Blueberries are perennial flowering plants with blue– or purple–colored berries. They are classified in the section Cyanococcus within the genus Vaccinium. Vaccinium also includes cranberries, bilberries, huckleberries and Madeira blueberries.
Commercial “blueberries” – including both wild (‘lowbush’) and cultivated (‘highbush’) blueberries – are all native to North America. The highbush blueberry varieties were introduced into Europe during the 1930s.
Blueberries are usually prostrate shrubs that can vary in size from 10 centimeters (3.9 in) to 4 meters (13 ft.) in height. In commercial production of blueberries, the species with small, pea–size berries growing on low–level bushes are known as “lowbush blueberries” (synonymous with “wild”), while the species with larger berries growing on taller cultivated bushes are known as “highbush blueberries”.
The leaves can be either deciduous or evergreen, ovate to lanceolate, and 1–8 cm (0.39–3.15 in) long and 0.5–3.5 cm (0.20–1.38 in) broad. The flowers are bell-shaped, white, pale pink or red, sometimes tinged greenish. The fruit is a berry 5–16 millimeters (0.20–0.63 in) in diameter with a flared crown at the end; they are pale greenish at first, then reddish-purple, and finally dark purple when ripe. They are covered in a protective coating of powdery epicuticular wax, colloquially known as the “bloom”.
They have a sweet taste when mature, with variable acidity. Blueberry bushes typically bear fruit in the middle of the growing season: fruiting times are affected by local conditions such as altitude and latitude, so the peak of the crop.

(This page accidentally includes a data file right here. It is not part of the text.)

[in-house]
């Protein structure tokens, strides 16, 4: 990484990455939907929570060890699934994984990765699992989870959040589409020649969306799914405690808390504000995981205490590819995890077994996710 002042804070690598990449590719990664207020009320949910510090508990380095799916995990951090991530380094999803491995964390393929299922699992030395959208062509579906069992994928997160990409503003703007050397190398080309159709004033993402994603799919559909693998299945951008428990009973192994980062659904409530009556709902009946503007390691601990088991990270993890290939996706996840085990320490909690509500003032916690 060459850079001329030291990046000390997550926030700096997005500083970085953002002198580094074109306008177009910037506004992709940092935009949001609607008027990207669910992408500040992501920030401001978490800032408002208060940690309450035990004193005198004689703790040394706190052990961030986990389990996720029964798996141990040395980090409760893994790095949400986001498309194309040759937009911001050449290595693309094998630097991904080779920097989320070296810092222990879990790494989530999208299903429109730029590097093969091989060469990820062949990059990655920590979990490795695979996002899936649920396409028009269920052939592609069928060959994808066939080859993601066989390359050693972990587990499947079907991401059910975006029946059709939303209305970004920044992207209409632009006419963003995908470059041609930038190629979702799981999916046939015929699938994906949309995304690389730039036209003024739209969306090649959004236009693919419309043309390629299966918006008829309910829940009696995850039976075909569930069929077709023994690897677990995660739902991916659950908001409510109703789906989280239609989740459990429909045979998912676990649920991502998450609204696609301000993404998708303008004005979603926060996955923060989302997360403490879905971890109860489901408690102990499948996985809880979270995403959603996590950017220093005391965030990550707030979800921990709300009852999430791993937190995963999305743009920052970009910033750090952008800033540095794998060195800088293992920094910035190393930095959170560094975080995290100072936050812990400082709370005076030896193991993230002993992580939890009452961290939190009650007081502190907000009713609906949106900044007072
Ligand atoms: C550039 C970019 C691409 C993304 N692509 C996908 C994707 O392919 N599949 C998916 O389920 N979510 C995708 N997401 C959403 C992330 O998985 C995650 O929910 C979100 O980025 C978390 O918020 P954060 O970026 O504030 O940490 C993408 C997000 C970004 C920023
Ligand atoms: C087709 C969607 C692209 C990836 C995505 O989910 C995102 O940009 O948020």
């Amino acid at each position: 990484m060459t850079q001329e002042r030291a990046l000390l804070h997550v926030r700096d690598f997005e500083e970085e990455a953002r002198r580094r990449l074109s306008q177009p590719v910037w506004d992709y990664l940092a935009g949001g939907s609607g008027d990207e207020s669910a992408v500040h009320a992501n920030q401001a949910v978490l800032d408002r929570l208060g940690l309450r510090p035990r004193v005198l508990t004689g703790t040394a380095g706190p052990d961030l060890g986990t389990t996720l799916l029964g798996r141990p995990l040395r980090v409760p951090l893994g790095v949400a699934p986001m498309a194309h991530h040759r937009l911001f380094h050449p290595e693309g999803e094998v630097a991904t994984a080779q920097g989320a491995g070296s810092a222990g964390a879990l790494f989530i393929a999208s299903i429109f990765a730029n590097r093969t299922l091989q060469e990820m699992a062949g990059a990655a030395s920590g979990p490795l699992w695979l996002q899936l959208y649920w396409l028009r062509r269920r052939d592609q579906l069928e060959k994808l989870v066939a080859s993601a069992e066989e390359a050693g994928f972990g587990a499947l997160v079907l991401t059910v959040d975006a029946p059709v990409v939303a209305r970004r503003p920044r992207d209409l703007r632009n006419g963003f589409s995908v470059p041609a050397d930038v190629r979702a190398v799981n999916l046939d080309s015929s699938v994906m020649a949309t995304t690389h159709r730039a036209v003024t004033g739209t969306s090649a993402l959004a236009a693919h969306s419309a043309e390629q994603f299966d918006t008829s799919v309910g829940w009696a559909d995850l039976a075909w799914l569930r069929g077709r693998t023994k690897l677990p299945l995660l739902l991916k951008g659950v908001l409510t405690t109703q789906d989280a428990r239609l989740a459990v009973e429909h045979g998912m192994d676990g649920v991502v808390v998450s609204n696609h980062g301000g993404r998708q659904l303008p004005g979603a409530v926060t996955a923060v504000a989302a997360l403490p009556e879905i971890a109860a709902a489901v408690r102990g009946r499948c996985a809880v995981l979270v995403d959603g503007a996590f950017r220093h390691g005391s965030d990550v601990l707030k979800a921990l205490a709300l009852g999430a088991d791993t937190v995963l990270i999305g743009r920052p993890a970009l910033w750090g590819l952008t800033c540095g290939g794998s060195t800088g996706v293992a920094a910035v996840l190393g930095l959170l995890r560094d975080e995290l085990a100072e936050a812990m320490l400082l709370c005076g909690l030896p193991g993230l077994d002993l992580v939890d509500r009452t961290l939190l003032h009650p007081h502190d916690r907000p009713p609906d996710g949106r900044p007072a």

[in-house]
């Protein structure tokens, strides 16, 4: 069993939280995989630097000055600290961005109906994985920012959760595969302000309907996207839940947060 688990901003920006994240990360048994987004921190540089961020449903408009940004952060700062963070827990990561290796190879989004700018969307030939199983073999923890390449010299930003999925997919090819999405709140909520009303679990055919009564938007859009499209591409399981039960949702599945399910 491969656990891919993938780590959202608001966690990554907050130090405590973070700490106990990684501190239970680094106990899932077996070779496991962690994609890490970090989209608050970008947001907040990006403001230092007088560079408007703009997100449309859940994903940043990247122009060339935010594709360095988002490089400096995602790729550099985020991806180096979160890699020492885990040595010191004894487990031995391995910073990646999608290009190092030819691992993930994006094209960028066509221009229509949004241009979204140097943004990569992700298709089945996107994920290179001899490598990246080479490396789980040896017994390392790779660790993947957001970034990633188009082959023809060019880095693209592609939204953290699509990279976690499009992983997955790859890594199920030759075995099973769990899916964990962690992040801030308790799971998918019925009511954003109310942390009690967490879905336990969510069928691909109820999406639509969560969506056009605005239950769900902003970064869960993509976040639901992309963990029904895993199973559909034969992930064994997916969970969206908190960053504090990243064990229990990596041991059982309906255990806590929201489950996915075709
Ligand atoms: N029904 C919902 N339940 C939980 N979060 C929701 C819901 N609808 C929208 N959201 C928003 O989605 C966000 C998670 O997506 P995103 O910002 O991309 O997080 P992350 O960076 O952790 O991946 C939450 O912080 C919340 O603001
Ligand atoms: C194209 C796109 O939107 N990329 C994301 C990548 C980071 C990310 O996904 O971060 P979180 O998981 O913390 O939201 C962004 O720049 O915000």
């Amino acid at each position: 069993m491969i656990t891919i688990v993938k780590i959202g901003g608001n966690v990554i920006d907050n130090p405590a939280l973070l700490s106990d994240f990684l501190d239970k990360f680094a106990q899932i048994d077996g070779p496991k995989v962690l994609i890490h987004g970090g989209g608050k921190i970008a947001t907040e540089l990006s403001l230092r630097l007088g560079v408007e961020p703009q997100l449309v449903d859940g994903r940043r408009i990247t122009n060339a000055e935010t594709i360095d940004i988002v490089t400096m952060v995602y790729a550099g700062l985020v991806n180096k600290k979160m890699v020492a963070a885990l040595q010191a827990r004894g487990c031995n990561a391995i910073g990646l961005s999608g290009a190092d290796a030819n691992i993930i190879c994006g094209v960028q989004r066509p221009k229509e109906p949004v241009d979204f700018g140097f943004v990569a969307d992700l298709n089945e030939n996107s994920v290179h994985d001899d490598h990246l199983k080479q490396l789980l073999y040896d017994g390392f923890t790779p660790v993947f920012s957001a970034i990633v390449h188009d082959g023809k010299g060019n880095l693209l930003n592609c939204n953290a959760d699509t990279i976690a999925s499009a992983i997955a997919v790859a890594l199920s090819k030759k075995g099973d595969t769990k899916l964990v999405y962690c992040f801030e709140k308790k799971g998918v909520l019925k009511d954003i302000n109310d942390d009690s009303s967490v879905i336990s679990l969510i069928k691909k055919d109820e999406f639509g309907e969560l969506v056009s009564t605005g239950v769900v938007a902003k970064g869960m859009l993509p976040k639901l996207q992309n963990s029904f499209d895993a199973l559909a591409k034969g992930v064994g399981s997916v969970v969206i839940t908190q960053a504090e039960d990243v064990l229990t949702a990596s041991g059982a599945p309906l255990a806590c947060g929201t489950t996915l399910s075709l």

Blueberry plants can be planted as close as 60cm apart which will form a thick hedge after a couple of years, but in general most fields are planted using a plant spacing of 0.9m to 1.2m between plants with spacing between rows of 1.8m to 2.8m which would result in a plant density of 3000 to 6200 plants per hectare.
The distances between the rows will depend on which equipment will be used for cultivation, harvesting and pruning. With smaller scale operations hand harvesting is normally used where the row spacing’s are narrower. Most blueberry farmers plant about 6000 plants per Ha, but some who use 25L to 28L pots or grow-bags plant up to 8500 plants per Ha for optimum production.
Northern highbush blueberry varieties are the most common types of blueberries cultivated throughout the world. Highbush blueberry varieties are more disease resistant than other blueberry varieties